A Quick Guide to Radio Creativity - #3

by Dan McCurdy

‘Know what entertains your audience.’

All the great music hall legends knew it. Most good stand-up comics know it. Anyone who’s stood in front of, played to, talked to, or danced in front of an audience, for any length of time knows it.

The crowd at Greens Playhouse in Glasgow, Scotland, more than anywhere in the UK I’m told, knew it, and if you survived their attentions – you knew it too. They knew how to entertain their audience.

That’s entertainment.

The unfortunate thing now is, you can make a radio commercial, think it’s great, and if the client agrees with you, put it on air and go home for the night and the audience can’t get their own back; not quickly anyway. Conversely I suppose you can make the world’s greatest radio commercial and you’ll hear no applause. Freddie Mercury knew it, J K Rowling knows it, and all the great entertainers know exactly what entertains their audience.

Just think what you do yourself. If something you’re watching, or listening to interests you, you keep listening/watching. When it stops interesting you, you shut it out or switch off. This is self-interest and it’s healthy. As I heard Dick Orkin, famous head honcho of California’s Radio Ranch, say, “ People listen to what interests them and sometimes it’s a radio ad.” With the proliferation of current and presumably future media choice, the thought that there may be something more self-interesting somewhere else from this here present or on another media sends your listener scurrying for self gratification, and you’re worried your ad may not be as effective as you want it to be. But keep reading this, I have some ideas.

Let’s talk about radio.

Research published by the RAB, the Radio Advertising Bureau here in the UK, recently hit on the hot topic of “Ad Avoidance.” Thankfully for radio, this research has shown that Radio in Britain was “the joint lowest (media) with cinema for ad avoidance,” and you’d have to be pretty stupid or busy in other things to avoid the ads in the cinema, wouldn’t you? You know the Big Screen at the front?? Oh please yourselves. The research did indicate that a surprisingly large number of cinemagoers -- well surprisingly to me anyway -- feel they are in a somewhat inattentive state (paying “little/some attention to” the ads). Quite how you can be inattentive, or pay little OR some attention to what’s happening on a screen the size of your living room wall, 50 feet from your face, I struggle to imagine.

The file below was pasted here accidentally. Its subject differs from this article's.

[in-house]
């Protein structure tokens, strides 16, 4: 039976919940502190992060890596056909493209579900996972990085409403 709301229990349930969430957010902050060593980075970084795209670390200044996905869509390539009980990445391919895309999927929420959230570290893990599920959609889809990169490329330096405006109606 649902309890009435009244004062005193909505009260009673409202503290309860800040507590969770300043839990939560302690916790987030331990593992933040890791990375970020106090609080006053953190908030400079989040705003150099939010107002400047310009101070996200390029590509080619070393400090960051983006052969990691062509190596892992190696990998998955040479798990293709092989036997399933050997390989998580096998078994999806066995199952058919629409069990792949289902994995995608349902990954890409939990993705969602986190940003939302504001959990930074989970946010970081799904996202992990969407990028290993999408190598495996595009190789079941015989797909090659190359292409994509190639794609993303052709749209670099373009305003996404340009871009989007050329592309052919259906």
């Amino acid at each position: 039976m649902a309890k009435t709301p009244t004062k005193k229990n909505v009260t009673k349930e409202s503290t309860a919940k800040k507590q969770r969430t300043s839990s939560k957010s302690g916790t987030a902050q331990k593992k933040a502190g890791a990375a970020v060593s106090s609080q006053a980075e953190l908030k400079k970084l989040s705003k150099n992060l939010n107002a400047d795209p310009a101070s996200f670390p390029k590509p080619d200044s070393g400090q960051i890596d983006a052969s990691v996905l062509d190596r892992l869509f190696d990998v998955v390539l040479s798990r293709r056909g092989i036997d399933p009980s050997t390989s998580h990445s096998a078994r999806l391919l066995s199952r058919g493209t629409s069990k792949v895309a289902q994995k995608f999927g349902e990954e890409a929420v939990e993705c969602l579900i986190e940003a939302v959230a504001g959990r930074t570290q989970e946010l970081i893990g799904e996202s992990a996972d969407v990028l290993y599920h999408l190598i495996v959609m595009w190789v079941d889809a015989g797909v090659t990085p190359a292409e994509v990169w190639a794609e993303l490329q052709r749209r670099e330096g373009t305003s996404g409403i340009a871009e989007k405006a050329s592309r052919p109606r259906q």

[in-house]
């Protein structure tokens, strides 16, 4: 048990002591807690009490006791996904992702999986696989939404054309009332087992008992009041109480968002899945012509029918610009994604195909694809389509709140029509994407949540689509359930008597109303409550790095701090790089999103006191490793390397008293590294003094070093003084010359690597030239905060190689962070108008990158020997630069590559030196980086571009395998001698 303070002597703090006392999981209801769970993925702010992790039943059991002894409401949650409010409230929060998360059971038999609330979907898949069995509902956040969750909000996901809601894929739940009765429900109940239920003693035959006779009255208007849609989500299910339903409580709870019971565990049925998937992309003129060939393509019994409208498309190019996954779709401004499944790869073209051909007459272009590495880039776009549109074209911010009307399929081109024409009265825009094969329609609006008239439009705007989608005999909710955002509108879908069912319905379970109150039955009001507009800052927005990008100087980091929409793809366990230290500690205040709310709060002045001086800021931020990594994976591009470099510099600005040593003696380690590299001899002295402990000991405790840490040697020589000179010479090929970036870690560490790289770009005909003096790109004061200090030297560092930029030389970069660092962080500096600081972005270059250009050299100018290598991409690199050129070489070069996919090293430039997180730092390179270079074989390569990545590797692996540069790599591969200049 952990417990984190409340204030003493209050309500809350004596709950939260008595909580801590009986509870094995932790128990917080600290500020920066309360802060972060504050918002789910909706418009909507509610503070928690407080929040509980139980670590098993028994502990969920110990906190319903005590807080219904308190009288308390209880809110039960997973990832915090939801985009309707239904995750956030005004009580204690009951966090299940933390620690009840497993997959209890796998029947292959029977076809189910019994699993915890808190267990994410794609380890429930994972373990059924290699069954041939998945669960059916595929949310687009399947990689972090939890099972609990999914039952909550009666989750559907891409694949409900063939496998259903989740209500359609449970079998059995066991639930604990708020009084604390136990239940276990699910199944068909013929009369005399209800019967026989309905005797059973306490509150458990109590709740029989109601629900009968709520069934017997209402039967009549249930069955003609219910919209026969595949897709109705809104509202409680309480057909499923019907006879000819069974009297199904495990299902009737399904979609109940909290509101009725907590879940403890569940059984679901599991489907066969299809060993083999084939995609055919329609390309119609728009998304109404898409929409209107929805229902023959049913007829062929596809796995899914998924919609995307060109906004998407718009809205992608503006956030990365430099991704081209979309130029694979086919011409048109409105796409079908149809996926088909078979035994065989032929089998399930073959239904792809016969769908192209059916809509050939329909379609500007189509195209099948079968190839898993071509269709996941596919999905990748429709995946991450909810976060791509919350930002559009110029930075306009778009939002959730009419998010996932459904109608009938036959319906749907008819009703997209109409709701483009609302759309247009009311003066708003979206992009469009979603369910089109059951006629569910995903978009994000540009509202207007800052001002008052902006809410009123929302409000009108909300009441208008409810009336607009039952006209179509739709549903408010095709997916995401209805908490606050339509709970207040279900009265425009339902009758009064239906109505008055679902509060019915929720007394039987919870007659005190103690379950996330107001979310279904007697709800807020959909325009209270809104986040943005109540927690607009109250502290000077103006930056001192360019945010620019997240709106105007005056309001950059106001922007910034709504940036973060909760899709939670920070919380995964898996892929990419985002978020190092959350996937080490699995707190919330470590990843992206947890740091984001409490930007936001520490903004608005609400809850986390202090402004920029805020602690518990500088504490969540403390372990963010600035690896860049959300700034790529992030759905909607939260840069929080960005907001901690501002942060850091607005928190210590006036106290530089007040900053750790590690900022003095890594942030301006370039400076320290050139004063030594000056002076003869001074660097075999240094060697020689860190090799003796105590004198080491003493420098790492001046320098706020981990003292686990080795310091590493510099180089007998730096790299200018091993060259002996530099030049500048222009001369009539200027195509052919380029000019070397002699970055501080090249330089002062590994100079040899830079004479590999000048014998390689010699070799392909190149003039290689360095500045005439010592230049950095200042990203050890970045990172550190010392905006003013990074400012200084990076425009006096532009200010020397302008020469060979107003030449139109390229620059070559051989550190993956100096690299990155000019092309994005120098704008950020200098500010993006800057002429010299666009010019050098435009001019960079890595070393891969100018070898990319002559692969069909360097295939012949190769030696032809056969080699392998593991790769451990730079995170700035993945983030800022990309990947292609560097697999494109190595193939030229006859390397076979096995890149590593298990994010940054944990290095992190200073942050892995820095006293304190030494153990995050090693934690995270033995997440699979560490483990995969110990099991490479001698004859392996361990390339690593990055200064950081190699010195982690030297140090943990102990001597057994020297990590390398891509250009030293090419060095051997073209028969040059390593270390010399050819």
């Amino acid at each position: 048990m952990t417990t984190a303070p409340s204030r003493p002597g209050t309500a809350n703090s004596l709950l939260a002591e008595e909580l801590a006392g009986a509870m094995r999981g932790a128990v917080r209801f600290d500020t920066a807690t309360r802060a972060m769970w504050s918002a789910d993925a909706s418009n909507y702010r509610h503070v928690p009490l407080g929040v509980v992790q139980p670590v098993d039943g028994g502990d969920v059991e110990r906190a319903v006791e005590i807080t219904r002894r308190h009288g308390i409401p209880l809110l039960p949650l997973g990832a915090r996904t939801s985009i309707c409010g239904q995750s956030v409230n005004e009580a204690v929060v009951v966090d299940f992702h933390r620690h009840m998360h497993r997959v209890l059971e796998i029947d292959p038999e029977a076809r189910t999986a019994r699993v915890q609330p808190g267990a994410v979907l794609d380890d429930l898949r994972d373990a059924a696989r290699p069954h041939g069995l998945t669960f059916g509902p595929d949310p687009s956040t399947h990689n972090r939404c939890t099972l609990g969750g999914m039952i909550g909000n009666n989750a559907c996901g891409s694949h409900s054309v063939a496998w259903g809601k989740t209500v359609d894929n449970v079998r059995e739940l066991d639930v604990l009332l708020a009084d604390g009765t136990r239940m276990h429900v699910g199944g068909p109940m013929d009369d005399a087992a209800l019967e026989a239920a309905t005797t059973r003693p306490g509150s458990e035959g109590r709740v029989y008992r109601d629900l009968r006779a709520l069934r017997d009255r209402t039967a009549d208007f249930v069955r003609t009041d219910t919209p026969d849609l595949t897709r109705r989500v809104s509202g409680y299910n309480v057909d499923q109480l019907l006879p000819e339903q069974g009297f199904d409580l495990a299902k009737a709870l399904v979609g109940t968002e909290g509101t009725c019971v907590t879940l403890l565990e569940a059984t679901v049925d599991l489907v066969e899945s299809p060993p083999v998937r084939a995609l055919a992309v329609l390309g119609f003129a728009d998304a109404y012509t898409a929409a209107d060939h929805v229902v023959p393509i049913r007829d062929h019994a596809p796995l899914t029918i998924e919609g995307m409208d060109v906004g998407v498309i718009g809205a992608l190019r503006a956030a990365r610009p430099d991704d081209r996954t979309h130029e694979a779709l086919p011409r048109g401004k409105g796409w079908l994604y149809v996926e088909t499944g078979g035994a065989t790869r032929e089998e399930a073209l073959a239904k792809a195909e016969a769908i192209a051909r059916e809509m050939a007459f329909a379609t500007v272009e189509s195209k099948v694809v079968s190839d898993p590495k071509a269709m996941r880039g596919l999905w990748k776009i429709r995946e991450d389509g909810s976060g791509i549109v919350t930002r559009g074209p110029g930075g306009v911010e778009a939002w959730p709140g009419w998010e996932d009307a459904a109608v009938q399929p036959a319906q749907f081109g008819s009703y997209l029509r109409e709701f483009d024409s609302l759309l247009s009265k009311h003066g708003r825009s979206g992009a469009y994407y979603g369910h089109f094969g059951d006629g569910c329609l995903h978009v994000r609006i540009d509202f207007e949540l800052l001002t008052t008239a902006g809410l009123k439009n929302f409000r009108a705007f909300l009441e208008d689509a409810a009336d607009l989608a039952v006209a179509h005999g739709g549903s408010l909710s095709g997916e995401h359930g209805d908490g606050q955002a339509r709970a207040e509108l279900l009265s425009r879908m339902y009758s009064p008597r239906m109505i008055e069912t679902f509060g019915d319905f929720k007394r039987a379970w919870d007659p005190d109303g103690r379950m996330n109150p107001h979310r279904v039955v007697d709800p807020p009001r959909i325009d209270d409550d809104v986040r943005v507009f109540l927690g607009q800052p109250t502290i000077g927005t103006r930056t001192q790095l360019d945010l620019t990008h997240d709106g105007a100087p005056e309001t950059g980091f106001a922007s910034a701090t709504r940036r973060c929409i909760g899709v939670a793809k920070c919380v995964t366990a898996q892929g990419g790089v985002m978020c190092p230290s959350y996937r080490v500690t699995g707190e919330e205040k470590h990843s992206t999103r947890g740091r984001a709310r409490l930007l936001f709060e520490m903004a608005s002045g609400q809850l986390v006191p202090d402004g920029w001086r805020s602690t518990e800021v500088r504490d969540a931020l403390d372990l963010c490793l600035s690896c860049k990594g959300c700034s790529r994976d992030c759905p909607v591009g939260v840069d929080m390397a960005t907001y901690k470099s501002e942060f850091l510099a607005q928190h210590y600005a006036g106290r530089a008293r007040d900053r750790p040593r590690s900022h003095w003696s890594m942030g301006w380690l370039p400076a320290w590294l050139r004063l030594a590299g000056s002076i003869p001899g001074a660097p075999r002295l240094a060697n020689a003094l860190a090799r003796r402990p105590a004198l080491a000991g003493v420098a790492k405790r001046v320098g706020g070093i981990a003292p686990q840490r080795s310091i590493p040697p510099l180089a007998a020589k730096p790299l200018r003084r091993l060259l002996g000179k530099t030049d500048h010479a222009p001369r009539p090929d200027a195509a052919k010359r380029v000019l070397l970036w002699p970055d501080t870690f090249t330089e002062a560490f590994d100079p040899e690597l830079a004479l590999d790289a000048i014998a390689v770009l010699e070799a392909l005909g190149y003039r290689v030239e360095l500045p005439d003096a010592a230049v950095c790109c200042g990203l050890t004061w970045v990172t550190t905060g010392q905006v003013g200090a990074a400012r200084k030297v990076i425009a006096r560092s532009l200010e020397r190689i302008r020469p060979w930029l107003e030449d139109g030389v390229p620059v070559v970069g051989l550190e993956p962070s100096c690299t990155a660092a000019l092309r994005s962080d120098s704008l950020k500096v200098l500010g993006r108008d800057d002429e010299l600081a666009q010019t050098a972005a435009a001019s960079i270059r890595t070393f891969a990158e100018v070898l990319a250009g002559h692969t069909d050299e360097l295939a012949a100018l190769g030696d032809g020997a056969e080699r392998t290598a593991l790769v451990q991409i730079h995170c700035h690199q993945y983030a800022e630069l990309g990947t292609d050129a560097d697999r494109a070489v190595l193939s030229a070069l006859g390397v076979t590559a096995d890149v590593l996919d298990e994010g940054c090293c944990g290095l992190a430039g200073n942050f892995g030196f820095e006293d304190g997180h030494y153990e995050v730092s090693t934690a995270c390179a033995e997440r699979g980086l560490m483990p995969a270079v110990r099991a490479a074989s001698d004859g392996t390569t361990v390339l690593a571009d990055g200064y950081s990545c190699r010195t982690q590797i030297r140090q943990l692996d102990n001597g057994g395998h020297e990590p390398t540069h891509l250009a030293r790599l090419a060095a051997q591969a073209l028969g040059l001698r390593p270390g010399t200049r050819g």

The RAB research does indicate however “that most people rarely switch radio stations to avoid the advertising; most listeners “zone in and out” of radio content all the time according to their level of interest or distraction.” So presuming you do want to maximize your ads effectiveness, it would be useful if not essential to do all you can to make sure that the radio stations’ listeners are actually listening to your ad and not ‘zoning out.’ In your search for the perfect radio ad, what does this mean?

I have an idea!

Just like successful entertainers do consistently the moment they hit the stage, your job is to entertain. Okay, not exclusively to entertain to the detriment or exclusion of everything else you’ve been tasked to do like SELL, but if at first you can’t get, or at least hold the listener’s attention, anything that you do that follows is superfluous. Are you listening to me? For this reason I pour scorn on the notion I hear more than I care to, that ‘On radio bad ads can work because people will remember them.’ It might be a negative, or it might not, but the advertising industry I suggest should take out a nationwide advertising campaign on any available media that simply states, ‘Bad Ads Don’t Work’.

Bad entertainers at Green’s playhouse, Glasgow didn’t live very long. Life’s too short for bad jokes and radio ads that don’t work.

I have another idea.

When you’re writing radio, write what you’re good at, and don’t try to be funny if you’re not. Or course, if you’ve got a radio writer writing radio ads for you, they’ll always tell you what they’re good at and you can always tell too. Okay, you may have read somewhere that humour works and your favourite radio ads are the funny ones, and if you’re good at writing funny situations and people laugh at everything you do, or everything you write at least, carry on. But if you’re better at creating moods and characters, do that.

Yes humour works on radio but only good humour works on radio. Good ads work better on radio than bad ads. If your last memory of me was that I got you very drunk in a pub, hit you over the head with a wooden trungeon, and then my mates carried you off and you spend the next year as a deck hand on a cargo ship sailing the 7 Seas, sure you’d remember me. But you wouldn’t much like me, and the next time we met I doubt I could sell you anything. So why I ask you, would you ever trust your brand to bad ads, that don’t work simply because people might remember them better?

It’s your duty to attract the listener’s attention and to entertain. If they don’t have a reason to find something interesting in your ad, if it’s so clever as to be confusing, or they can’t find a reason to do something you’re asking them to do because they’ve just zoned out, then I’m afraid you’ve failed and made a bad ad.

But let’s be positive. You’ve learned something new. But before you try this ad out on the mass audience that radio attracts every day, and before your brand values go west with the ‘Press Gang’ and sail the 7 seas, take a step back and at least consider what you’re doing.

The audience in here can get pretty nasty.

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